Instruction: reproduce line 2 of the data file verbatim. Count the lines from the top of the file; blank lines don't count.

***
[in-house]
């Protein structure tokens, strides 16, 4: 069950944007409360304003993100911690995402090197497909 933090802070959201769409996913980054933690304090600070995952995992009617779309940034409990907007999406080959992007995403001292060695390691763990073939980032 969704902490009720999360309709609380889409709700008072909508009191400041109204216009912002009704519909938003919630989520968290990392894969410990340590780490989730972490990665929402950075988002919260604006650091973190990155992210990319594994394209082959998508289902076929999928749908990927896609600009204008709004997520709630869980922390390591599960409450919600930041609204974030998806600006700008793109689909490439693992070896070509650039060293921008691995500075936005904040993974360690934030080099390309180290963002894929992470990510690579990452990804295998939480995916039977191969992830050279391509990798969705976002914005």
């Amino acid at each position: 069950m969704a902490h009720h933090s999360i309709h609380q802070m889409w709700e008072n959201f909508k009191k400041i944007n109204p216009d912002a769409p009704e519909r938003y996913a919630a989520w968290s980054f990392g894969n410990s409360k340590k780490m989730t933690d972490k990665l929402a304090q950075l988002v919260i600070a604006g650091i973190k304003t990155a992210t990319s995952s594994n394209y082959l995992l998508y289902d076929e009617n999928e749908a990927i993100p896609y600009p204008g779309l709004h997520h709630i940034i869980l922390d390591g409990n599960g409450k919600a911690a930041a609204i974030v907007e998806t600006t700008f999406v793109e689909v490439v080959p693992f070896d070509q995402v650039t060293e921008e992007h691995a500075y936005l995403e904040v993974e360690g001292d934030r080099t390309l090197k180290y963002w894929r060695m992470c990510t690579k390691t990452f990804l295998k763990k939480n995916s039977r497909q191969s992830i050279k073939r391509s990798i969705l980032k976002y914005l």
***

């Protein structure tokens, strides 16, 4: 069950944007409360304003993100911690995402090197497909 933090802070959201769409996913980054933690304090600070995952995992009617779309940034409990907007999406080959992007995403001292060695390691763990073939980032 969704902490009720999360309709609380889409709700008072909508009191400041109204216009912002009704519909938003919630989520968290990392894969410990340590780490989730972490990665929402950075988002919260604006650091973190990155992210990319594994394209082959998508289902076929999928749908990927896609600009204008709004997520709630869980922390390591599960409450919600930041609204974030998806600006700008793109689909490439693992070896070509650039060293921008691995500075936005904040993974360690934030080099390309180290963002894929992470990510690579990452990804295998939480995916039977191969992830050279391509990798969705976002914005």